In This Issue
Messages from Chapter Leadership
Message from the Regent
Message from the Chapter President
Articles of Interest
The Magic of Interprofessional Collaboration
Change and Readiness in the Military Health System
ACHE Chapter Awards
2019 Chapter Management Awards
Calendars and Recent Events
Chapter Leaders Reception & Mongolian BBQ at the Historic Hickam Officer's Club
Photo Gallery: Hickam Hospital Circa 1940-1941 & Chapter Leaders Reception at the Historic Hickam Officer's Club
Calendar of Events
Calendar of Educational Events
News & Committee Updates
News from the Education Committee
News from the Guam Local Program Chapter
Student Corner
Membership Report: New Fellows, Members, and Recertified Fellows
ACHE Resources
ACHE National News
Career Corner
Disclaimers/Sponsors
Ensure delivery of Chapter E-newsletter (Disclaimer)
Thank you to all our Sponsors
The Magic of Interprofessional Collaboration
Chris Meister, OTD, MBA, ORT/L, FACHE

Without a doubt, our patients deserve the very best from all of us. In a large, complex health care system it is sometimes difficult to determine what that means. In my opinion, people from different professions, specialties, and departments coming together to implement best practices is a great example of such an effort.
 
Hawai’i Pacific Health has been part of a national initiative for several years now, focused on improving outcomes for surgical patients. The Agency for Healthcare Research and Quality (AHRQ) is leading an effort to incorporate Enhanced Recovery After Surgery (ERAS) guidelines into our daily work. The goal is to standardize the care pathway per type of procedure so each patient can take advantage of a carefully crafted bundle of best practices throughout the episode of care. By offering care that is proven to improve outcomes, we are also addressing cost of care and patient experience.  Regardless of the type of procedure in question, there are common principles that facilitate early recovery.
 
These are:
  • Best practices to prevent harm, such as DVT prevention and pre-operative bathing.
  • Patient activation and engagement in care.
  • Ensuring the patient is adequately prepared for surgery.
  • Regional anesthesia and multi-modal pain management.
  • Avoidance of drains and catheters.
  • Early mobility after surgery.
  • Early oral intake after surgery.
You may be thinking that this sounds pretty straight forward – nothing really new or controversial. You are right about that. The challenge is not in agreeing with the outcomes research, but rather to create work flows that ensure we practice to this standard for every patient, every time.

We have seen great examples throughout Hawai’i Pacific Health of surgeons, anesthesiologists, hospitalists, emergency room physicians, nurses, therapists, case managers, operating room leaders, dieticians, pharmacists, service line leaders, quality department leaders, surgical clinical reviewers, executives, staff educators, peri-op nursing staff, clinic leaders, and others coming together to work towards a common goal of better outcomes.

Some of the work done this year, which has resulted in improved outcomes:
  • New, comprehensive education books for colorectal and orthopedic surgery patients.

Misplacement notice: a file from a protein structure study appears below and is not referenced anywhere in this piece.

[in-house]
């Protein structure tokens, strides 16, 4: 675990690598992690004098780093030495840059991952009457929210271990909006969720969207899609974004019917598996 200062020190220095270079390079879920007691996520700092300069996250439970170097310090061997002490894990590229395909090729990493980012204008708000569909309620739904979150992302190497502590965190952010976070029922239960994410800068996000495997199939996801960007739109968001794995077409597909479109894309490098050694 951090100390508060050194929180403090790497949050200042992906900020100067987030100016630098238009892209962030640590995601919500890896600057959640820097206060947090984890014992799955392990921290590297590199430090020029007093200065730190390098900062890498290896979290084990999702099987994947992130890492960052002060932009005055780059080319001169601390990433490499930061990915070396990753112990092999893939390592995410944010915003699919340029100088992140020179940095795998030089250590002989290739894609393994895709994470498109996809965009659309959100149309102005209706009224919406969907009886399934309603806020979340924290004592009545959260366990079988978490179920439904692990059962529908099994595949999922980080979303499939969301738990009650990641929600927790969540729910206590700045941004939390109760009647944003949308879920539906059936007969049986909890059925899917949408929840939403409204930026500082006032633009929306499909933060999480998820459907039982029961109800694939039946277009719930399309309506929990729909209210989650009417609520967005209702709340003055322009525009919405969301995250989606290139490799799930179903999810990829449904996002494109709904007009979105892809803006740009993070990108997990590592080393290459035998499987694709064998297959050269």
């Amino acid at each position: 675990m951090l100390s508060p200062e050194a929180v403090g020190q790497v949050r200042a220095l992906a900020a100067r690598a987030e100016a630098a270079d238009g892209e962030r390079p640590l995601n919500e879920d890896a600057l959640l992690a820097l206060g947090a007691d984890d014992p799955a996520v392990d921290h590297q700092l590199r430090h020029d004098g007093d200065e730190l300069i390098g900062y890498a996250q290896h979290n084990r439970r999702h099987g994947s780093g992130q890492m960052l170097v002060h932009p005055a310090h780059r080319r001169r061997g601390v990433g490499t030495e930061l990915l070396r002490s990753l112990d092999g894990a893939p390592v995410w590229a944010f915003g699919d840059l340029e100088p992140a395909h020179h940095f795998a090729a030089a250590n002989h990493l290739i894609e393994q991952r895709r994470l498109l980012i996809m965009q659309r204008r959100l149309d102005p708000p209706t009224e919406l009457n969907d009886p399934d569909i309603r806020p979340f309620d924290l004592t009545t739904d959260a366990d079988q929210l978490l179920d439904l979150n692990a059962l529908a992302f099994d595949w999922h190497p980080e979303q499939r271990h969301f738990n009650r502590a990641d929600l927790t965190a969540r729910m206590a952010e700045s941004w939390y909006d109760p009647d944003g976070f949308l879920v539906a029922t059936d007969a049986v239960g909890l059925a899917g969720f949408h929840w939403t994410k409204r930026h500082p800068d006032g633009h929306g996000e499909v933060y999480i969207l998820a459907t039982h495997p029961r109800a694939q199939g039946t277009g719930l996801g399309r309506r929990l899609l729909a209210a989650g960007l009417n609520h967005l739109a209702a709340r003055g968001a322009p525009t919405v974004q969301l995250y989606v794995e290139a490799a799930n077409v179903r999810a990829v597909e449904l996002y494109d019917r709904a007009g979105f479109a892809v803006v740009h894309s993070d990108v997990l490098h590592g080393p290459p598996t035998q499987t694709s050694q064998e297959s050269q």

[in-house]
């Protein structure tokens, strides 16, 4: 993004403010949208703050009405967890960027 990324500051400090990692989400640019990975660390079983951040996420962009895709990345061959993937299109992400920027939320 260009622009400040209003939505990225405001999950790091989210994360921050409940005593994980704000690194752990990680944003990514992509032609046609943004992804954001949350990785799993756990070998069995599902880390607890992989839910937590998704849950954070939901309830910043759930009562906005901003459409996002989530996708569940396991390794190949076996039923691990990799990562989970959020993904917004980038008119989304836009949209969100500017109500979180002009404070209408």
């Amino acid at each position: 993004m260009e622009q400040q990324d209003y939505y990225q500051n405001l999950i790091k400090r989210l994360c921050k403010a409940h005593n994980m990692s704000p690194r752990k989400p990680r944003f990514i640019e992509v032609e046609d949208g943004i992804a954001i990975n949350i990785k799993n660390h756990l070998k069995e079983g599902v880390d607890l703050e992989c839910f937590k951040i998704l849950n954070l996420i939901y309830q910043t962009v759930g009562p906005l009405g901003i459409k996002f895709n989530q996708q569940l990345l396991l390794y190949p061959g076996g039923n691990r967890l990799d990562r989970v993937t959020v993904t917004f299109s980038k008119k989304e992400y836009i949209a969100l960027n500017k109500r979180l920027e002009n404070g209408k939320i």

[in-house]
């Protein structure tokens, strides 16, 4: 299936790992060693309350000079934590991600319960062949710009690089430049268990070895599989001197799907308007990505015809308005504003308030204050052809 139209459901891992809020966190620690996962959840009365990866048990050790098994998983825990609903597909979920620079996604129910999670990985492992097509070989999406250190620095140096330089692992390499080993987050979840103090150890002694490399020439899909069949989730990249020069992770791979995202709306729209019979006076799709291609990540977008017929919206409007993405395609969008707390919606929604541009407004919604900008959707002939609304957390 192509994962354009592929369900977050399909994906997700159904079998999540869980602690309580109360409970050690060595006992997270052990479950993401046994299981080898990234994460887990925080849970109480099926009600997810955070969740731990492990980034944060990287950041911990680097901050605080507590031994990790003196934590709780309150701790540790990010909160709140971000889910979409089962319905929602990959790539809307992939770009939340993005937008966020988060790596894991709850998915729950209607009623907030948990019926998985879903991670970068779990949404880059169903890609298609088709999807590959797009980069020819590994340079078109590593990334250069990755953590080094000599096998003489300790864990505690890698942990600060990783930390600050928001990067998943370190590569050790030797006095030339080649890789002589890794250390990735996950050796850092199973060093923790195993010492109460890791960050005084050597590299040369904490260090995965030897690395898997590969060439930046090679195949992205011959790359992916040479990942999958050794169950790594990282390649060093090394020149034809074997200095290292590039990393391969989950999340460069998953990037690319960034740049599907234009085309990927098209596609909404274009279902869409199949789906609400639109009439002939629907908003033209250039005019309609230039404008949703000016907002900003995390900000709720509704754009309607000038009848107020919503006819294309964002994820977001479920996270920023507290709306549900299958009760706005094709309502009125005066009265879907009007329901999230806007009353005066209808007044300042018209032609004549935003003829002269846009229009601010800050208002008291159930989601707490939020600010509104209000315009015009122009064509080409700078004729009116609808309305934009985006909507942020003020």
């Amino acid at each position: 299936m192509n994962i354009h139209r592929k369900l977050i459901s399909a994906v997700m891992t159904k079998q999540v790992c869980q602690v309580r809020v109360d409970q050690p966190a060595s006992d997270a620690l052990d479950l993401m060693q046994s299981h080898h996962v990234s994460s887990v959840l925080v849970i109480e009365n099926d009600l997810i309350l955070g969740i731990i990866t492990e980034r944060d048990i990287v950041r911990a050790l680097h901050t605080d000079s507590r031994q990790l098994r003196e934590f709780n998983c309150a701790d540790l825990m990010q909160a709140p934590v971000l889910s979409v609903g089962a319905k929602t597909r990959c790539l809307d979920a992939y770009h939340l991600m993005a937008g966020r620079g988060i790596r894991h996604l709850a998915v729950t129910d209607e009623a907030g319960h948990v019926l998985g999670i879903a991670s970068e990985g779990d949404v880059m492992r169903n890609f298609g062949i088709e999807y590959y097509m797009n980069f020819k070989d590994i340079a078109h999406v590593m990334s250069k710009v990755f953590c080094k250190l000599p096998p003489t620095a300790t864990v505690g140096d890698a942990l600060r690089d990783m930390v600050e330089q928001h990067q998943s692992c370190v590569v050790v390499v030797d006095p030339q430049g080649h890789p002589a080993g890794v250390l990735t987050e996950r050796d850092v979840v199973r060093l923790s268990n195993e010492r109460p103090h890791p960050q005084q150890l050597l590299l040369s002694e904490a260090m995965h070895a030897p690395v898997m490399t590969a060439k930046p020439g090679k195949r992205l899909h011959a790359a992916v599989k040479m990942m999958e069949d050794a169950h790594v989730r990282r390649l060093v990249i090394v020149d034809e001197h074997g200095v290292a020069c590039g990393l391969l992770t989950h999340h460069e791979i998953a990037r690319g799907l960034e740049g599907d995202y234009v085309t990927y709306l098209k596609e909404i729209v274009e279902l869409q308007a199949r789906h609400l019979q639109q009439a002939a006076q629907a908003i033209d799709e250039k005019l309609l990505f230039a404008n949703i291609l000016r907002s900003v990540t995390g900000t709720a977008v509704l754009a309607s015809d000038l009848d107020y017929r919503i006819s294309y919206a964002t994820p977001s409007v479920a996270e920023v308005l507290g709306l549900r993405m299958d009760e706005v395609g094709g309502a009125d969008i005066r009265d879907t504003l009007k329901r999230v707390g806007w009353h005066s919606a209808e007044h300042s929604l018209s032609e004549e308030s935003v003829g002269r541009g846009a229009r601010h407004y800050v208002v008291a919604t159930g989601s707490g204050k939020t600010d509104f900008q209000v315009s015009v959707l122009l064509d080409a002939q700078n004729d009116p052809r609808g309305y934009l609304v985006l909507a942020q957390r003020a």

• New order sets incorporating best practice standards of care.
  • Creating an application that pulls information from various IT system and enables leaders to see the progress being made, both process measure and clinical outcome data.
  • Staff and provider education on new policies, protocols, and pathways.
  • Collaboration with IT to make sure as much of the change is hard coded and automatic, such as pre-selecting certain items on order sets or flagging patients as an ERAS patient in the EHR.
 Examples of clinical outcome improvement: 
  • Urinary catheter use decreased by 63% for patients with elective hip or knee replacement
  • Average morphine milligram equivalents per day decreased by 17% for patients with elective hip or knee replacement
  • Use of multi-modal pain management strategies increase by 31% for patients with hip fracture
Though this particular initiative with AHRQ is just for adults at the moment, the team at Kapi’olani Medical Center for Women and Children has worked on a similar effort for the past couple of years. From a bone & joint perspective, we have focused on patients who undergo hip preservation surgery and the patients who have surgery for scoliosis, often teenagers. In the same fashion as already described, an interprofessional team met regularly for a period of time to research best practices, discuss how to best integrate them into our work flows, and implement these changes through staff education and standard protocols. The result has been patients who feel better prepared for surgery, have better pain control, are able to mobilize quicker, and go home sooner.

The number one ingredient for success in these types of initiatives is a motivated work group, often led by a physician champion or other clinical leader who is passionate about improving the patient journey.

Another rewarding part of the journey with ERAS has been to see the hospitals in the State of Hawai’i collaborate – sharing data, discussing best practices, learning from each other. It is a wonderful thought that Aloha will ultimately contribute to safer care and better outcomes.